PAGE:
Stanga’s clean techniques, allowing minimal contact with the product, create chemical-free mushrooms that look flawless and have shelf lives of weeks.
In addition to the more visible varieties, this farm grows other mushrooms such as the gray oyster and Hawaiian pepeiau (a wood ear mushroom). Soon, Stanga will be releasing a novel local variety, known as the abalone oyster. This particular mushroom was found growing on guava wood, then cultivated in Stanga’s lab, and is now in production. Stanga lights up when talking about this new variety because he’s passionate about this aspect of his business. He appreciates the challenges of keeping mushrooms growing and improving yields; but he’s most excited about developing new varieties and continually optimizing his cultivation methods.
While Stanga focuses on the pristine appearance of his harvested bouquets, there are aspects of his mushrooms that go beyond appearance. Nutritionally, mushrooms provide significant amounts of dietary potassium, fiber and antioxidants. Additionally, these fungi are the only known plant source of vitamin D (usually found in fortified milk and cereal products or animal sources).
While these attributes are important to some, flavor is perhaps the feature most appreciated by mushroom aficionados. With a flavor spectrum ranging from earthy to meat-like, all mushrooms share the characteristic of “umami.” Umami is known as the fifth basic taste after sweet, salty, bitter and sour. Described as a savory, brothy, rich or meaty taste, it’s derived from the Japanese word, umai, meaning “delicious.”
To scientists, umami indicates a high level of the amino acid, glutamate. To chefs and “foodies,” it’s a satisfying sense of deep, balanced flavor and full-bodied taste with distinctive qualities of aroma and mouthfeel. Other foods containing umami are beef, soy sauce, cured meats and aged cheese.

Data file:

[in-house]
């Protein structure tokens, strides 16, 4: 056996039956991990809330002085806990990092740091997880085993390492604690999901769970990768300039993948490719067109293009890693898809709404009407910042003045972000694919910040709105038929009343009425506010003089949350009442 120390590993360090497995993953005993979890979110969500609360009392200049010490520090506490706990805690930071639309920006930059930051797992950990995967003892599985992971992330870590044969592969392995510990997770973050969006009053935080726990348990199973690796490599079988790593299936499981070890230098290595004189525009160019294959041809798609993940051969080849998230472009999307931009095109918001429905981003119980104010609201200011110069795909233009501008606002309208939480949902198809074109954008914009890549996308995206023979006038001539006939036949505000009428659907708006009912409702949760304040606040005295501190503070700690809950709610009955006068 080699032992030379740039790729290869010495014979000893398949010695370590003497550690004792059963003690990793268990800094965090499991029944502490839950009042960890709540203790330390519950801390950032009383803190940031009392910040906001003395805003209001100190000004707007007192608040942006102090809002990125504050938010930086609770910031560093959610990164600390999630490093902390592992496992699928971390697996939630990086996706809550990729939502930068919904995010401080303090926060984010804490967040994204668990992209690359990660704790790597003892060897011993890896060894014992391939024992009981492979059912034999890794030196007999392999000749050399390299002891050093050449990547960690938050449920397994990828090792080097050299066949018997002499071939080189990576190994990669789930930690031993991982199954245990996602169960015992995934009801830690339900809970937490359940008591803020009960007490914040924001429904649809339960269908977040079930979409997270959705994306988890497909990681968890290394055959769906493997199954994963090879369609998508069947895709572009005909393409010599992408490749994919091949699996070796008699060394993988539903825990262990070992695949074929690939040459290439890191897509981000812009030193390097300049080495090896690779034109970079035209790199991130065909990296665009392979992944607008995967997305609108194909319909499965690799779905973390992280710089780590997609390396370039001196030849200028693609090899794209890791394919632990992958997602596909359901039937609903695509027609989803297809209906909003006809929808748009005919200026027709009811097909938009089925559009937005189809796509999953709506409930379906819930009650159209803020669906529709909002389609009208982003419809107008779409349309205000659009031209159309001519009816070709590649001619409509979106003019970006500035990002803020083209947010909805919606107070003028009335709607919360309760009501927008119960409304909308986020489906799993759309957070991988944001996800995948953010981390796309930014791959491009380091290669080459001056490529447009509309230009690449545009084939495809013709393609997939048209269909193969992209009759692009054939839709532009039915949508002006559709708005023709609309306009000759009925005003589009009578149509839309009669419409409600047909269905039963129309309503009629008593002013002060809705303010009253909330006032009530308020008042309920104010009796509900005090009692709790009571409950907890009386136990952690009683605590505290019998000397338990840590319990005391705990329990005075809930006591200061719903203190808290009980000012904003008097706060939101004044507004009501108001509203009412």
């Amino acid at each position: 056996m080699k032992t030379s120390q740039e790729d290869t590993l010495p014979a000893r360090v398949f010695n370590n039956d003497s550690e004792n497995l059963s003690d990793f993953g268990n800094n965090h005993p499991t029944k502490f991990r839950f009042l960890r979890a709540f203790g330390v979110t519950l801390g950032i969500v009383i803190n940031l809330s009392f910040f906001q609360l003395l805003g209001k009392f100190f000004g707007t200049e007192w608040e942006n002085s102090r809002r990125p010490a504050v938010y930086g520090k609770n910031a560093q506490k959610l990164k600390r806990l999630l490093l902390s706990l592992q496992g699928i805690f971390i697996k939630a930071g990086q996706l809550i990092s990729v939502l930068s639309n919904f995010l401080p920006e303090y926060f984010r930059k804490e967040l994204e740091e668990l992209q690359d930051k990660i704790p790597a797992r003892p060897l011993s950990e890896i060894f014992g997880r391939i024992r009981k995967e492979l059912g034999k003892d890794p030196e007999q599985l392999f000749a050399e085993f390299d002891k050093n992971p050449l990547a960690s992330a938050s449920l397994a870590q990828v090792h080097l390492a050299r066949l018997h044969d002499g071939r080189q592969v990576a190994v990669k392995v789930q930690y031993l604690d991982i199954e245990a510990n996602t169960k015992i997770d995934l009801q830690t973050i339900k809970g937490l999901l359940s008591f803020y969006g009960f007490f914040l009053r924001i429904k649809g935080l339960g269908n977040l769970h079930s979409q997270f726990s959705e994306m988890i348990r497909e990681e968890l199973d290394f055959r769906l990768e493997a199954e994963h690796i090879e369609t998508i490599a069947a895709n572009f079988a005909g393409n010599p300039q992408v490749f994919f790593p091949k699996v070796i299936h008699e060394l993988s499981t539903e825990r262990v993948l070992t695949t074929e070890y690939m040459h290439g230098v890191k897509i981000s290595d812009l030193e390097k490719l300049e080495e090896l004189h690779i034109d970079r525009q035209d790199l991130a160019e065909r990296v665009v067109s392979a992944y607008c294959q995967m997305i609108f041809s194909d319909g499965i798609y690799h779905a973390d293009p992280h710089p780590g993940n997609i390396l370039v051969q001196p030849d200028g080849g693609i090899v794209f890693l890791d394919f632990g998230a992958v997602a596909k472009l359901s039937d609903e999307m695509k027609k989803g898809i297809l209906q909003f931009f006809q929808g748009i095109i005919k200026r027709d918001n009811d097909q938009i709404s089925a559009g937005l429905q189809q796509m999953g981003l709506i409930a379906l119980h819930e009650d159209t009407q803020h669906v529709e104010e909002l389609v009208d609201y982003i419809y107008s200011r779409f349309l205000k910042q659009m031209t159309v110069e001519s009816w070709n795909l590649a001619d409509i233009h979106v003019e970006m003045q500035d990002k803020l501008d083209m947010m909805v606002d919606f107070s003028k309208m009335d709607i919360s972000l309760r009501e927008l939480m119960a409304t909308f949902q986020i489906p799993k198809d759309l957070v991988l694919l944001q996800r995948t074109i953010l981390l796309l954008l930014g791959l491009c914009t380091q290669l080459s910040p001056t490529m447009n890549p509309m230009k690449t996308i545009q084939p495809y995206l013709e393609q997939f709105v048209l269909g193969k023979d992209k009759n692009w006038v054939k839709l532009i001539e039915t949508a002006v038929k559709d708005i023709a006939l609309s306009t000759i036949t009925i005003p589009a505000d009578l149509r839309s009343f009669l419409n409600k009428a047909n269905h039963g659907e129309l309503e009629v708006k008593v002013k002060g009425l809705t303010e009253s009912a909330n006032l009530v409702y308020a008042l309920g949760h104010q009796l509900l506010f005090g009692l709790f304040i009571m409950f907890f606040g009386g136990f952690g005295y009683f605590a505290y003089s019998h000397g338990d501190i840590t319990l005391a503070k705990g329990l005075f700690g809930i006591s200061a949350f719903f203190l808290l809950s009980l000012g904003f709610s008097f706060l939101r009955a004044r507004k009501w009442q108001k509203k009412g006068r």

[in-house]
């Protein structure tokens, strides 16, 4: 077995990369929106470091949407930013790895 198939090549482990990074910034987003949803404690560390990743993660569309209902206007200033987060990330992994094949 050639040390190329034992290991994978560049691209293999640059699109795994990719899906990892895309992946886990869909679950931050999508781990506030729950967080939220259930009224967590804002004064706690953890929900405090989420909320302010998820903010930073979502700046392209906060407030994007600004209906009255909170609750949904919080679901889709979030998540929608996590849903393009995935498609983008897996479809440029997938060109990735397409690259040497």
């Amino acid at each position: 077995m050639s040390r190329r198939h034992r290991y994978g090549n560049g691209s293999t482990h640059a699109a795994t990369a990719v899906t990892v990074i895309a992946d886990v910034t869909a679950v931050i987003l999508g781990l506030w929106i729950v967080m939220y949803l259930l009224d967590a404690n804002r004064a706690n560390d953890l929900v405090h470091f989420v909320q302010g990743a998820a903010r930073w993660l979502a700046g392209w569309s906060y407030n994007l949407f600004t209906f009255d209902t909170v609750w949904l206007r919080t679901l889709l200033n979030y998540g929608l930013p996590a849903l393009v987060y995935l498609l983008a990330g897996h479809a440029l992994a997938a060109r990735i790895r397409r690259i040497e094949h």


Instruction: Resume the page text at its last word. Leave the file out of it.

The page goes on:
Chef Casey Halpern of Hilo’s Café Pesto values this flavor-rich characteristic of mushrooms. One of Stanga’s regular chef customers since 2003, Halpern uses about 90 pounds of product per week. He makes all of his homemade stocks with Stanga’s products. He also uses Ali’i mushrooms in his renowned Hamakua Mushroom Poke and other varieties in several menu items.
Halpern’s most important goals for his restaurant are serving “real, healthy food and using local products wherever possible.” About 60 percent of Café Pesto’s food cost is derived from locally purchased ingredients, including Hamakua Mushrooms. Creating real, healthy and appealing food is a continual challenge, and one in which Halpern specifically relies on these mushrooms.
Stanga frequently refers to Hamakua Mushrooms as “your one-stop mushroom shop.” Whether it be famous chefs, local cooks or touring visitors, most everyone can appreciate the products from this local success story.
The following recipes (with some variations) can be found on the Hamakua Mushrooms website. For more information or to visit Hamakua Mushrooms, visit http://fungaljungle.com.